cool stuff! Then post the rules.
Q5.4: What is a "lot?"
A5.4: A "lot" is a term used to describe an item or items for sale in an
auction. A lot can be a single item but is often used to describe several
items being sold or auctioned as a group.
Q5.5: What's the best way to give updates or let bidders know when there
is a new bid or a change in bids?
A5.5: Far and away, the best method is to e-mail all your bidders
directly. This is the fastest, most direct method of updating. However,
it is probably not enough just to e-mail updates since you'll want to
attract new bidders as well. Therefore, you will probably need to post
updates to the newsgroup at some interval as well. Daily updates (or
more frequent) are unnecessary and poor netiquette. it is considered
fairly standard to post public updates at two or three day intervals
at minimum. This allows you previous post to propagate reasonably well
before sending out updates. Posting updates more frequently may
actually hurt your auction since it can become confusing to bidders if
updates arrive out of sequence or are delayed by a slow newsfeed.
The best possible solution is a combination of both methods. Post public
updates every three or more days. Send e-mail directly to bidders (or
other interested parties) for more frequent updates.
Q5.6: How should I format my auction posting and updates?
A5.6: Again, this is personal preference. Your primary concern should be
readability though. If your post is sloppy or hard to read, you will lose
potential bidders right there. Put the rules at the bottom of the post.
Only people interested in bidding will read the rules anyway, so its best
to start your post off with the good stuff (i.e., what you have on the
You might want to consider numbering your items (or lots).
Q5.7: What is a "Buyout price" or a "Quick-sale price?"
A5.7: This is an amount that allows you to purchase an item or a lot
outright (like a straight sale, no bidding). Generally, buyout prices
are higher than the final bid price. This allows individuals to purchase
items without having to wait through the auction process, though they
usually end up spending more for the item.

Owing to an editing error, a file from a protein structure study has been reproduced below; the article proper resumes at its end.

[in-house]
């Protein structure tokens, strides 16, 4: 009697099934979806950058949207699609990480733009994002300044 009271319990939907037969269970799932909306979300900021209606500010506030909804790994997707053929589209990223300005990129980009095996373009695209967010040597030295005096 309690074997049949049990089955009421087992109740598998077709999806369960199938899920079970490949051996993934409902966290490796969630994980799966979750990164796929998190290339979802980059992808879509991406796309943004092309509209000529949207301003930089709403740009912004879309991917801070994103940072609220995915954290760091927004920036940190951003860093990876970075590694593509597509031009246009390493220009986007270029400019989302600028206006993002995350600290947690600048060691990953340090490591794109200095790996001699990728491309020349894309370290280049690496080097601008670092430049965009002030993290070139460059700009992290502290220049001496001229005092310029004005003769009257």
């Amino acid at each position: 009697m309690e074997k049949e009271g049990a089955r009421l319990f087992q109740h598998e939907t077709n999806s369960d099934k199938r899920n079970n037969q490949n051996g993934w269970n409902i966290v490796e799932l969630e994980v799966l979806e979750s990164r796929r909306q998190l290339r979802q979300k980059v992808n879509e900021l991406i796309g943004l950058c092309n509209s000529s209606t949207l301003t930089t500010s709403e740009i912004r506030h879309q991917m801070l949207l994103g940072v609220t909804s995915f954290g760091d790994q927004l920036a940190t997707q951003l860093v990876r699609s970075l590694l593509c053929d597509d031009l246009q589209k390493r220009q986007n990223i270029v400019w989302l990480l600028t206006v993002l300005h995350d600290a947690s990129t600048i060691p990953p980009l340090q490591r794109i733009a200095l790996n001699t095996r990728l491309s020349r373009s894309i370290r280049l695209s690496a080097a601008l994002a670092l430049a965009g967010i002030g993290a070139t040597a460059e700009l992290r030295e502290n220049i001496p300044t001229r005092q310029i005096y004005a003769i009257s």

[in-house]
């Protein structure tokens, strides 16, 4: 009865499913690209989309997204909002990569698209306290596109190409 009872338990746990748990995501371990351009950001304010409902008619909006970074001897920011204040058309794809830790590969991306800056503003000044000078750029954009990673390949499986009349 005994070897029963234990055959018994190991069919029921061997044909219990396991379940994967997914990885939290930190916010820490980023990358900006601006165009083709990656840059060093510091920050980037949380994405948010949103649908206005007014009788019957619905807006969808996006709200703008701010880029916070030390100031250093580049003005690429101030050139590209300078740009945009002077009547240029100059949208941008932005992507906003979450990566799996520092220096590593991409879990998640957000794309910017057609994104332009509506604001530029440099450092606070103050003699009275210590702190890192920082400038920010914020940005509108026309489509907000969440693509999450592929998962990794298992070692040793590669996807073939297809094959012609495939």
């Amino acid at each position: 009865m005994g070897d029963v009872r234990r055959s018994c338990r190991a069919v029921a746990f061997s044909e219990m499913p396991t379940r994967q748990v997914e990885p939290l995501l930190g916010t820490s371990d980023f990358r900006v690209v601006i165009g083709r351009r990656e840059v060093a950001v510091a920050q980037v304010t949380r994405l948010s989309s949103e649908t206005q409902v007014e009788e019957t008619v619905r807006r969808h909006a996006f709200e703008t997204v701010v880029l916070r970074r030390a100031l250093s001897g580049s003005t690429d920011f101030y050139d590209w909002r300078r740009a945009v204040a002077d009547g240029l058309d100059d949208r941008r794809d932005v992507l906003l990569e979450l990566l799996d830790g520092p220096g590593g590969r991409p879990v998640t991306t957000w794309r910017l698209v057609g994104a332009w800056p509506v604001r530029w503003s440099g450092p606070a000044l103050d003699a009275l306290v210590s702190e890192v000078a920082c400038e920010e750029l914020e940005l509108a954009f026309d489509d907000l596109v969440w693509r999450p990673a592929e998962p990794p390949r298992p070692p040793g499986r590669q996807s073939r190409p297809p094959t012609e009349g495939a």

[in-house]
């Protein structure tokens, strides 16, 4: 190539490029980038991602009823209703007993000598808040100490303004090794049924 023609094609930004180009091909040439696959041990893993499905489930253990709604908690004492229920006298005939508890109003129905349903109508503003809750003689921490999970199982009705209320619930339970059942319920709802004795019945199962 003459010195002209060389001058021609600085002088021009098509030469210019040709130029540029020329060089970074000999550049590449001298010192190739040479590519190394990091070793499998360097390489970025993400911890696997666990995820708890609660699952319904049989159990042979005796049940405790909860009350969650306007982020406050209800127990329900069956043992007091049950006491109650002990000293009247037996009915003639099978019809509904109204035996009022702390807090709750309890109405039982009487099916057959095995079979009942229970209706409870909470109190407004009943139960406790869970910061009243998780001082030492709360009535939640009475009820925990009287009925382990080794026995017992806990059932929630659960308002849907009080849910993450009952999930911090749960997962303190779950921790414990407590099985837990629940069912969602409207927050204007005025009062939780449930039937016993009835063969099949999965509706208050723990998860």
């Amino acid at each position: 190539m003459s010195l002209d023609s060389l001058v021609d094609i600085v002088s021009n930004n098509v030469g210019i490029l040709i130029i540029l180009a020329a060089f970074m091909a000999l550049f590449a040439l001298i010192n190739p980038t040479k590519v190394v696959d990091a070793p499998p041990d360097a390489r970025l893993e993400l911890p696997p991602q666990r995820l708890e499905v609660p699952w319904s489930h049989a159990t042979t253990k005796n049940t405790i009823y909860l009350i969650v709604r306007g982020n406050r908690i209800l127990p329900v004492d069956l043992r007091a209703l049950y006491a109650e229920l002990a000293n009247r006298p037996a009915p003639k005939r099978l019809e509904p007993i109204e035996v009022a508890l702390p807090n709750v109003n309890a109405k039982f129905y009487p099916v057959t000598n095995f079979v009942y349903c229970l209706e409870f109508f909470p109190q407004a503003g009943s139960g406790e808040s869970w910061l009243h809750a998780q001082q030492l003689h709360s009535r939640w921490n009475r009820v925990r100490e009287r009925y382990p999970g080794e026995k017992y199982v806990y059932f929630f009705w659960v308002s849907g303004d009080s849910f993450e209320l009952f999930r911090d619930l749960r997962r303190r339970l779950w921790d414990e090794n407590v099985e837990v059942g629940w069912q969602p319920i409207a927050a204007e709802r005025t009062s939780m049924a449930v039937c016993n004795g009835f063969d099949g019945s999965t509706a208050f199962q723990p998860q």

Q5.8: How should I decide on minimum bid prices?
A5.8: Again, this is a matter of personal preference. A good rule of
thumb is to set minimum bids at the lowest possible price that you would
sell the item for. If you set the minimum bid too high, you may scare
off potential bidders. If you set the minimum bid too low, then you might
end up selling the item for less than you had hoped.
Q5.9: What should I do if the winning bidder doesn't send their payment?
A5.9: As noted, this is a risk with auctions. The best thing to do is to
contact the next highest bidder. This assumes that you have been
keeping good records at every stage of the auction (a prudent
suggestion in any case).
Q5.10: What is E-bay (Auction Universe, etc.)? How should I announce my auctions at these web sites?
A5.10: There are a number of web based auction sites. These sites allow you to run
nearly automated auctions. All have different features and fee structures. Be sure to
research your choice well before placing an item for auction or placing a bid.
Here is a list of some of the more popular sites. More are starting up all the time.
E-Bay Auction Web
Up 4 Sale
If you are going to post an announcement of an auction being conducted
on a web site please observe a few rules of common courtesy. First, make
sure your subject line says "AUCTION" or "AUC" and NOT "FS." The
abbreviation "FS" is inappropriate for these types of posts. Also, be sure
you give a complete URL for the specific item you are auctioning. If you just
ask the reader to search the site for your auction, you will reduce your
audience tremendously. Finally, be sure to post your notice only every
few days. Do not post your ad every day. There isn't enough turnover in
readership to justify posting your ad daily.
ACKNOWLEDGMENTS, CONTRIBUTORS & THANKS:
Marcia Bednarcyk - for general comments, suggestions and general
John Gersten - for editing help, numerous comments and suggestions,
and a really good Einstein quote. :)
Pam Green - for the Toy Shop info, International deals info and other
numerous comments and suggestions
Todd Lehman - for permission to use parts of his LEGO(r) Auction &
Gus Lopez - for permission to use parts of the
rec.arts.sf.starwars.collecting FAQ along with numerous
comments and suggestions.